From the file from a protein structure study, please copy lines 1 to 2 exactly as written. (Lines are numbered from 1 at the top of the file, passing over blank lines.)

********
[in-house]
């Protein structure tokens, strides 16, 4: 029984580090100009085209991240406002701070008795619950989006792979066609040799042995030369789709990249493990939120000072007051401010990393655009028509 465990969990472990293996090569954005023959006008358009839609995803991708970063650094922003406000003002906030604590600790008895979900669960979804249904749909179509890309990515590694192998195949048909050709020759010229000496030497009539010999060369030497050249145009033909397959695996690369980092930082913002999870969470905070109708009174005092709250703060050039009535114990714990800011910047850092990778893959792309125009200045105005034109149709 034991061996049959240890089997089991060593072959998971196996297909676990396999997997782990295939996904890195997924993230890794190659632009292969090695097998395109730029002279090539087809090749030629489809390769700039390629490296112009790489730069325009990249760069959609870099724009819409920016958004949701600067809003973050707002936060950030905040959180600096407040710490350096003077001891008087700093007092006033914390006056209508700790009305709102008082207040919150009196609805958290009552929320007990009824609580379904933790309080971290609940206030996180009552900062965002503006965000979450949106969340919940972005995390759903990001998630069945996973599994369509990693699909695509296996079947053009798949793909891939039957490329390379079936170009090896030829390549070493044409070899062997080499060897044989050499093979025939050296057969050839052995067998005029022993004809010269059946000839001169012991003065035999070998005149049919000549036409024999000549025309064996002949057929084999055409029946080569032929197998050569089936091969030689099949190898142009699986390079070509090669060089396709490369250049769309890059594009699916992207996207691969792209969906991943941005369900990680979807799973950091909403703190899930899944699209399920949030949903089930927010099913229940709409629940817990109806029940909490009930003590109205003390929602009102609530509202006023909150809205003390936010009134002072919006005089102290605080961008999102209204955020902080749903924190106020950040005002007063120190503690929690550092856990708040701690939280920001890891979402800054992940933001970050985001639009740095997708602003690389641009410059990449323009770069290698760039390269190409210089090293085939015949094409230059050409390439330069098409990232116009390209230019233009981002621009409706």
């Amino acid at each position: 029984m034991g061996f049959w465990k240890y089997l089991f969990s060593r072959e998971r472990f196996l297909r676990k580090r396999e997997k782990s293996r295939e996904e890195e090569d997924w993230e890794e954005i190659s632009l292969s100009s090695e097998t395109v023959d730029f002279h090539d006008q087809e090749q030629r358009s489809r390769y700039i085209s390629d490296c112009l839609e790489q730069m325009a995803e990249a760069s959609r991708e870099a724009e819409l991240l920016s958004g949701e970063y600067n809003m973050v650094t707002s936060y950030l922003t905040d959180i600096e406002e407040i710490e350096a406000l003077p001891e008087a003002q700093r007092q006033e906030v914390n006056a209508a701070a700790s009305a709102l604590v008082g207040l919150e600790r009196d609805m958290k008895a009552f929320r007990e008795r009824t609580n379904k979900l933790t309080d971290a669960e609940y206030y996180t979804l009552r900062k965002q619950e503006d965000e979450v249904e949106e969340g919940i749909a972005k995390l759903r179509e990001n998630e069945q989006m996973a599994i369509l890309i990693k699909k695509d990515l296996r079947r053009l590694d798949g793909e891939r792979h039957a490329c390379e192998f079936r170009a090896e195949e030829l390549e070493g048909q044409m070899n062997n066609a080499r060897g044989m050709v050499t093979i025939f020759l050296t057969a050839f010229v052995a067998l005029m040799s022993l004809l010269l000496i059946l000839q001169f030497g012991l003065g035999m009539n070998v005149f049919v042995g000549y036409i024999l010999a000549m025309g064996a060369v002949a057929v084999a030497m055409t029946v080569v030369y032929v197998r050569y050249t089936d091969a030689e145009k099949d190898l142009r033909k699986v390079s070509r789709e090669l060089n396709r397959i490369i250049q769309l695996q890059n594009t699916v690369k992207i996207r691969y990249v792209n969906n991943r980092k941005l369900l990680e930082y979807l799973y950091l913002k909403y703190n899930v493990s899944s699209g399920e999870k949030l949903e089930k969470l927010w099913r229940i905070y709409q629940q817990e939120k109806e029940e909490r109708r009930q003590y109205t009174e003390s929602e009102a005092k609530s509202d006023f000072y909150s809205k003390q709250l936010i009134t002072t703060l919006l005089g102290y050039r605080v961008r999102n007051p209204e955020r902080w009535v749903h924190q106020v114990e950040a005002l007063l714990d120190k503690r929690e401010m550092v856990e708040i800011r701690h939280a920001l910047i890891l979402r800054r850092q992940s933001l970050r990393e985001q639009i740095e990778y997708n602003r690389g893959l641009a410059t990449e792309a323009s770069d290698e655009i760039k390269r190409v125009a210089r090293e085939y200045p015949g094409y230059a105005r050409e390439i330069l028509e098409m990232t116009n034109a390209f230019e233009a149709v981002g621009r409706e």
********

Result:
[in-house]
């Protein structure tokens, strides 16, 4: 029984580090100009085209991240406002701070008795619950989006792979066609040799042995030369789709990249493990939120000072007051401010990393655009028509 465990969990472990293996090569954005023959006008358009839609995803991708970063650094922003406000003002906030604590600790008895979900669960979804249904749909179509890309990515590694192998195949048909050709020759010229000496030497009539010999060369030497050249145009033909397959695996690369980092930082913002999870969470905070109708009174005092709250703060050039009535114990714990800011910047850092990778893959792309125009200045105005034109149709 034991061996049959240890089997089991060593072959998971196996297909676990396999997997782990295939996904890195997924993230890794190659632009292969090695097998395109730029002279090539087809090749030629489809390769700039390629490296112009790489730069325009990249760069959609870099724009819409920016958004949701600067809003973050707002936060950030905040959180600096407040710490350096003077001891008087700093007092006033914390006056209508700790009305709102008082207040919150009196609805958290009552929320007990009824609580379904933790309080971290609940206030996180009552900062965002503006965000979450949106969340919940972005995390759903990001998630069945996973599994369509990693699909695509296996079947053009798949793909891939039957490329390379079936170009090896030829390549070493044409070899062997080499060897044989050499093979025939050296057969050839052995067998005029022993004809010269059946000839001169012991003065035999070998005149049919000549036409024999000549025309064996002949057929084999055409029946080569032929197998050569089936091969030689099949190898142009699986390079070509090669060089396709490369250049769309890059594009699916992207996207691969792209969906991943941005369900990680979807799973950091909403703190899930899944699209399920949030949903089930927010099913229940709409629940817990109806029940909490009930003590109205003390929602009102609530509202006023909150809205003390936010009134002072919006005089102290605080961008999102209204955020902080749903924190106020950040005002007063120190503690929690550092856990708040701690939280920001890891979402800054992940933001970050985001639009740095997708602003690389641009410059990449323009770069290698760039390269190409210089090293085939015949094409230059050409390439330069098409990232116009390209230019233009981002621009409706």